The reality is that the techniques and expertise needed to create a deadly insect or virus are far beyond the capabilities of the typical DIY biologist or community lab. Pursuing such a creation would go against the culture of responsibility that DIY biologists have developed over the past five years. CRISPR-Cas9 is a fast-moving technology that may well become more popular with DIY biologists in the coming months and years. Such people could just as easily be scientists working in government, university or commercial labs as DIY biologists.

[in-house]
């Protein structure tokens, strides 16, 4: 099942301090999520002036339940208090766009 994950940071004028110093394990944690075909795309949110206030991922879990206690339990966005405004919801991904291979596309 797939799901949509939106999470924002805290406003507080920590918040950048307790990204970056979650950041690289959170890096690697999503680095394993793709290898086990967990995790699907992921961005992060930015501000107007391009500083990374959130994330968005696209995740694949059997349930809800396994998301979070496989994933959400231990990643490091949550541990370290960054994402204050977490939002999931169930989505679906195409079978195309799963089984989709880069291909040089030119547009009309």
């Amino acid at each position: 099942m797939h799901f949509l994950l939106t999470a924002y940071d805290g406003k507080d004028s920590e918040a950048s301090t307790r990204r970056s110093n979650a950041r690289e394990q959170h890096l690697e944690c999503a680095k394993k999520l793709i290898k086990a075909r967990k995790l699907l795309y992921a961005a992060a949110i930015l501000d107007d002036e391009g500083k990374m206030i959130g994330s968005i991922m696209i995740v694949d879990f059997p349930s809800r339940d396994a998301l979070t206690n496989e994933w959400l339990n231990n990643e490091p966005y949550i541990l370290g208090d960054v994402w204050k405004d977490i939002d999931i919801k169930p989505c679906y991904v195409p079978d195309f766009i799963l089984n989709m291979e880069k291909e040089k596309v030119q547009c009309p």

The current culture of responsibility among DIY biologists, their collaborative style of working and the fact that community labs are open spaces in which everyone can see what is going on reduce, if not eliminate, doomsday scenarios of mutant organisms escaping from basements and causing harm.
The concern about Zayner’s project arises not because it gives people outside conventional labs more capabilities than they would otherwise have had. DIY biologists already use various tools to assemble DNA fragments in bacteria and yeast-the microorganisms that he supplies in his kits.
With the ready availability of tools such as CRISPR-Cas9 and crowdfunding, a more-decentralized governance is needed for everyone, not just DIY biologists.